Thinking Out Loud

September 22, 2010

Wednesday Link List

The links are back!   Here are some highlights of my past seven days online…

  • The upper picture is another classic entry from the classic photo site,; which I’ve mildly colorized.    It’s an auditorium in Ocean City, NJ set up for a revival meeting sometime in the time period 1900 – 1910.   Click here or  on the image all the way through for a full size image.  (It’s my computer desktop this week!)
  • Donald Miller explains why, for now, the movie based on the Thomas Nelson book Blue Like Jazz isn’t happening.
  • Elsewhere in film production, City on a Hill, the people who brought you the Alpha-Course-alternative known as H20 have brought Kyle Idleman back to host  a new series titled Not a Fan.
  • Bill Mounce wades into the subject of accuracy in Bible translations in the first of a weekly series.
  • Randy Morgan gives you an inside peek into the world of pastors, and how and why the whole guest speaker thing occasionally happens.
  • Okay, that fun, but maybe it was a little superficial; so do this instead:  Click on Randy’s home page, and scroll back to September 13th and then check out his five-part series on his visit to the local AA (Alcoholics Anonymous) chapter.   Long, but worth it, especially if you have family or personal history with AA.
  • Link list links

    Preparing for the upcoming Eighth Letter conference in Toronto, Matt at the blog, The Church of No People, delivers his pressing message for the church in North America.

  • It’s 7-pages long, but Christianity Today gets into depth on the church’s relationship with sex offenders.
  • CNN boldly goes into a full scientific explanation for what happened when Moses parted the Red Sea.
  • A repost of a classic poem asks the question What would He say, if He should come today?    Also at Christianity 201, the Love Chapter from I Corinthians rewritten for kids; and something borrowed from David Hayward, aka Naked Pastor.
  • Following in the tradition of Russell D. Moore — who this week deals with a tough dilemma — and inspired by the Desiring God video series, Randy Alcorn is inviting questions at Ask Randy; but the deadline is today, Wednesday the 22nd.
  • Zach at Take Your Vitamin Z linked this week to this New York Times article which is self explanatory:  Deciding Not To Screen for Down Syndrome.
  • Seen something online you think should be here next week?   Try to get to me by noon on Tuesday.
  • Well…choosing a cartoon for this week’s list was no contest after Abraham Piper reminded all of us of this classic:  Solomon’s ideal woman as reflected in Song of Solomon interpreted literally; just as it appeared all those years ago at The Wittenburg Door.


January 3, 2010

The Christian “Movie Culture” in the U.S.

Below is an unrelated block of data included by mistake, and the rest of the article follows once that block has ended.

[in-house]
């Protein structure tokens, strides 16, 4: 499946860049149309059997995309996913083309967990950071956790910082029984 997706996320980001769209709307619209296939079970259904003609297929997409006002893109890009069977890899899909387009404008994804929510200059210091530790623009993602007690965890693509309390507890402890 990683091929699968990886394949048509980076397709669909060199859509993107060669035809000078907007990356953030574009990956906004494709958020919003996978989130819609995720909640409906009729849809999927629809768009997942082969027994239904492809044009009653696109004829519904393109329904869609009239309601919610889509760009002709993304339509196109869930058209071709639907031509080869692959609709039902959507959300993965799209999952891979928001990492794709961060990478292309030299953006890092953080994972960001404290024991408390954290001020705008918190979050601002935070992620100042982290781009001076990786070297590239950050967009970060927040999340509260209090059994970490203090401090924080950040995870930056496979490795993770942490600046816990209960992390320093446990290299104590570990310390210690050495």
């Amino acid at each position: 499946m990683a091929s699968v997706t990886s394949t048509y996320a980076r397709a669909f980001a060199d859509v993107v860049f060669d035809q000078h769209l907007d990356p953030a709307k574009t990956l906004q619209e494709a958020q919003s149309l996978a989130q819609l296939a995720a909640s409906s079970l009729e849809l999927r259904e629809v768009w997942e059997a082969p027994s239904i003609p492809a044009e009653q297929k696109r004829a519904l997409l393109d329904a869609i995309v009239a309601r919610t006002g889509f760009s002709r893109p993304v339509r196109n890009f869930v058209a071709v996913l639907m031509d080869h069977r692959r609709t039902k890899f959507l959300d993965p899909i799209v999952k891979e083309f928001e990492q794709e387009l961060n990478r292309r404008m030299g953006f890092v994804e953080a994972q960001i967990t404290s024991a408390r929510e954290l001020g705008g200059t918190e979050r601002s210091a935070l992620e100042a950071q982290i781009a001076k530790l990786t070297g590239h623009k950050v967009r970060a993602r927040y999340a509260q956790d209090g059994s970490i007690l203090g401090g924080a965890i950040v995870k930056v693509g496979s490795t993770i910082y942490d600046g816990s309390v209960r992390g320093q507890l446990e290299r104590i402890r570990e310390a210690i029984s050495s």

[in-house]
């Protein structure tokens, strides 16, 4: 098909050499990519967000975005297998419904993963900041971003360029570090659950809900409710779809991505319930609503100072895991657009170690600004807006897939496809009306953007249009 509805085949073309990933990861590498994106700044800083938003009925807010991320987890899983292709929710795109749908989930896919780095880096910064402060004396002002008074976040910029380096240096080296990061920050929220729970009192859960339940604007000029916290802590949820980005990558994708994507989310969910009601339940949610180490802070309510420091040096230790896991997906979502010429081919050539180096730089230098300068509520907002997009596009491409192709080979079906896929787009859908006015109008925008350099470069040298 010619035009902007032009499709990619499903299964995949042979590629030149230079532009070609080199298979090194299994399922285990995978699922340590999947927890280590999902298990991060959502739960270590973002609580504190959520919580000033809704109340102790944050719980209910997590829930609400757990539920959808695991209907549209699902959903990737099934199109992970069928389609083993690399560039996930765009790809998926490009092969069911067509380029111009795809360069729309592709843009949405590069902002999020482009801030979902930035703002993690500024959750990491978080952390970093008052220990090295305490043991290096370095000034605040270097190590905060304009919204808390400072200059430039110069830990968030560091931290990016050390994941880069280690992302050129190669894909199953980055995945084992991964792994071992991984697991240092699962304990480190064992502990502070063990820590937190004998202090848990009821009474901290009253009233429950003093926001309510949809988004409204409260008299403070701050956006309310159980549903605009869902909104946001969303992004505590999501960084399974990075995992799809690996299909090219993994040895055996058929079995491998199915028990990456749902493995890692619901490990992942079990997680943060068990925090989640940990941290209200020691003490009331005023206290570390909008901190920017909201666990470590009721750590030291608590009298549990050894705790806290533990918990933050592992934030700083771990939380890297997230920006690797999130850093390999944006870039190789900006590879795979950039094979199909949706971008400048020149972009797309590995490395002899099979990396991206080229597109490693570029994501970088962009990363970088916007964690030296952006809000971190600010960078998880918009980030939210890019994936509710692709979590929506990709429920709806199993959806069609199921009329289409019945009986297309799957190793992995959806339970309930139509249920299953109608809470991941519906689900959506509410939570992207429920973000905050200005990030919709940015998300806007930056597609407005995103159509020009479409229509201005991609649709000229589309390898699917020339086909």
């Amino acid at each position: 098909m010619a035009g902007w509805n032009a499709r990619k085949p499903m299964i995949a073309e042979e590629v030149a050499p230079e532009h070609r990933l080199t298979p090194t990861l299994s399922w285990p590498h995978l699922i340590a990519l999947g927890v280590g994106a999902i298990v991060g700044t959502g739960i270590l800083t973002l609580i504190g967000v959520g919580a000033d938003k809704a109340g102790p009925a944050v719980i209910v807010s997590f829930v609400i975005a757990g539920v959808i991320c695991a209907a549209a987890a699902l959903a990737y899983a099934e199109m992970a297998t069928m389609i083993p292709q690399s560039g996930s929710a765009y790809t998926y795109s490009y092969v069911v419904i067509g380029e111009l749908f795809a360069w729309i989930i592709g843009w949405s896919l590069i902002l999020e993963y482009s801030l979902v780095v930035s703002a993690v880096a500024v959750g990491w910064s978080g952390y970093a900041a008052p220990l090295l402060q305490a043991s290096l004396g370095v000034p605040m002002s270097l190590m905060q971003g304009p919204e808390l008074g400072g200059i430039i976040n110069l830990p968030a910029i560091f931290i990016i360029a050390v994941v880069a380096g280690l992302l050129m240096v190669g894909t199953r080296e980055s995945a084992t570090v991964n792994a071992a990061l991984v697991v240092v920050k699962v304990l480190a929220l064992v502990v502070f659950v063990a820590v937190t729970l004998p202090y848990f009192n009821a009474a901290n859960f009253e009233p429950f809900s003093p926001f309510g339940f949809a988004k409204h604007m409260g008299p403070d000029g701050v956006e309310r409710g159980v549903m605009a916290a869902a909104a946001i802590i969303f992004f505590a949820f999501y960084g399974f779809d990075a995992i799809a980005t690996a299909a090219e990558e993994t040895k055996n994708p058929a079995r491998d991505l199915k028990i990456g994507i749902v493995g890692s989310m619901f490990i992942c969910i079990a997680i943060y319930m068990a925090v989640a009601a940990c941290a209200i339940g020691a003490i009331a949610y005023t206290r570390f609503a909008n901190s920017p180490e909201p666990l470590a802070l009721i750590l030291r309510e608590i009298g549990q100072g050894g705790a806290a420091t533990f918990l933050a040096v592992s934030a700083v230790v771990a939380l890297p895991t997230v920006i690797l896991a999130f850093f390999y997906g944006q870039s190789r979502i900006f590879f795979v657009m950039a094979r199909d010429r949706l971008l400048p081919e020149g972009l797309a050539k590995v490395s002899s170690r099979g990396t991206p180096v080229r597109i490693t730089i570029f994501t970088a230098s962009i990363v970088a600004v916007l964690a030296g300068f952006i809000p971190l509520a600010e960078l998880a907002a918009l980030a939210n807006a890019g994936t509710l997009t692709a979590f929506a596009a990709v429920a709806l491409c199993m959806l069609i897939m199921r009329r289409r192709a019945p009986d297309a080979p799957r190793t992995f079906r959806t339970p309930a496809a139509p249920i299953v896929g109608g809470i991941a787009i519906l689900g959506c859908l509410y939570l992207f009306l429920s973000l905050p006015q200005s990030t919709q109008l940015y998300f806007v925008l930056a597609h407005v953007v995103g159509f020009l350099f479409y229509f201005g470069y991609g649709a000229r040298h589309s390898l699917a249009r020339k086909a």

…as in the movie culture among Christians, not “Christian movie” culture.

Recently several newspapers published their lists of the top ten movies of 2009.   In the lists I checked, there wasn’t one movie which was recognizable to me by its title.   None that I had seen.   None that I intend to see.  None that I’m wating for the video to release.

This stands in marked contrast to the “film culture” or “movie culture” that I see reflected in Christian blogs, some of which are written by pastors, who traditionally — or so I was told — didn’t have the time for such things.

Let me state for the record that I am not one of those people who considers theaters — or as we spell in Canada, theatres — to be vile, dark places.   Nor do I believe that should that rapture — a subject I’ll save for another day — occur while you are watching a movie in a place that also sells popcorn, this means you are automatically consigned to hell, a subject I’ll also save for another day.

I just don’t go to movies.

But in the U.S. they really drive the culture and the conversation among Christians.   If I had to be the guy who picked the film clips that kick off most megachurch sermons, I wouldn’t have much of a knowledge base to work from; though I do enjoy the use of clips, provided the church in question isn’t being held hostage by that format.

However, when the 2007 movie Juno reached $3.33 in a bargain bin, I was curious to see how they would handle this theme.    I knew the movie wasn’t a raw teenage sex film — those were in another bin nearby — but I wanted to look at the film from the viewpoint of a parent, but also try to see it from the viewpoint of my teenage kids.


Like most of life, it’s complicated and confusing.    On the one hand, you’ve got a movie that I think is making a powerful pro-life statement.   Conservative evangelicals should be cheering that.    On the other hand, you’ve got implied casual teenage sex resulting in pregnancy.    But that pregnant teenager wants to see that baby raised in a solid, secure, loving environment, and at one point in the film is worried that might not happen.

I think that overall the movie is more redemptive than destructive; in other words more helpful than hurtful.  But I don’t recommend it be added to your church library anytime soon.

Back to the larger discussion I started with.   I’m not sure we should be letting the film industry — notice I avoided saying “Hollywood” in a pejorative context — set the agenda for the discussion in our families or in our churches.

While a great movie can change the direction of a person’s life; and while the film industry can make some positive contributions to society as a whole, I still think too many Christian pastors and too many Christian bloggers and too many Christian people in general are obsessed with what’s going on at the cineplex.

That time and money might be better spent in 2010.

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